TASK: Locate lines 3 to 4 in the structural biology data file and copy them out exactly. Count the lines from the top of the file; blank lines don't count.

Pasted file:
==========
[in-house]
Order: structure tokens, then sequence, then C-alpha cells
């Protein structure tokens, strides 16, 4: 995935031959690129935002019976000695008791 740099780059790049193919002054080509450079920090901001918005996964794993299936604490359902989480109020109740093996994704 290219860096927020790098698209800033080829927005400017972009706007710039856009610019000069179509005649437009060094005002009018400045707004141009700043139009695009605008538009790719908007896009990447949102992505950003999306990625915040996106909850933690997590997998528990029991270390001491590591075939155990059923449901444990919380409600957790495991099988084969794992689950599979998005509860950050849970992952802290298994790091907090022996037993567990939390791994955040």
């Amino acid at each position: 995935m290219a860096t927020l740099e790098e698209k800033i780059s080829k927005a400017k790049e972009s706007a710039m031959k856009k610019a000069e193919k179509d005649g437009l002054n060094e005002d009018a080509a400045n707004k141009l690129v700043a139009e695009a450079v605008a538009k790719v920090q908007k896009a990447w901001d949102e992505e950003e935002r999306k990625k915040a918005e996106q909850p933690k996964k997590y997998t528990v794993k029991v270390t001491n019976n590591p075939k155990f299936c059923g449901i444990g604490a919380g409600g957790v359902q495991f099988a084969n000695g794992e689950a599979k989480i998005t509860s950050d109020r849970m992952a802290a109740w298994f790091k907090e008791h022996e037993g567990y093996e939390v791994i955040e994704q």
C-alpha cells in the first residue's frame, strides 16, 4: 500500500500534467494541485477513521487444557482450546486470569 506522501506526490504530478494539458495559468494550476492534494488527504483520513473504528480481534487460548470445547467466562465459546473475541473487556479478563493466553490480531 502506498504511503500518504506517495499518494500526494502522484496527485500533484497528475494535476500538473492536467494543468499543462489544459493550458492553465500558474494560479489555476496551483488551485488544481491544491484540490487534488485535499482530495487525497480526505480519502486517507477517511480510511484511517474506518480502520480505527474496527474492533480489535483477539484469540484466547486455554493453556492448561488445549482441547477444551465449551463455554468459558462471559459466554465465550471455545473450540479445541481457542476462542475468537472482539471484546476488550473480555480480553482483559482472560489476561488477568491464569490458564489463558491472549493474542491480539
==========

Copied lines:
């Protein structure tokens, strides 16, 4: 995935031959690129935002019976000695008791 740099780059790049193919002054080509450079920090901001918005996964794993299936604490359902989480109020109740093996994704 290219860096927020790098698209800033080829927005400017972009706007710039856009610019000069179509005649437009060094005002009018400045707004141009700043139009695009605008538009790719908007896009990447949102992505950003999306990625915040996106909850933690997590997998528990029991270390001491590591075939155990059923449901444990919380409600957790495991099988084969794992689950599979998005509860950050849970992952802290298994790091907090022996037993567990939390791994955040």
């Amino acid at each position: 995935m290219a860096t927020l740099e790098e698209k800033i780059s080829k927005a400017k790049e972009s706007a710039m031959k856009k610019a000069e193919k179509d005649g437009l002054n060094e005002d009018a080509a400045n707004k141009l690129v700043a139009e695009a450079v605008a538009k790719v920090q908007k896009a990447w901001d949102e992505e950003e935002r999306k990625k915040a918005e996106q909850p933690k996964k997590y997998t528990v794993k029991v270390t001491n019976n590591p075939k155990f299936c059923g449901i444990g604490a919380g409600g957790v359902q495991f099988a084969n000695g794992e689950a599979k989480i998005t509860s950050d109020r849970m992952a802290a109740w298994f790091k907090e008791h022996e037993g567990y093996e939390v791994i955040e994704q």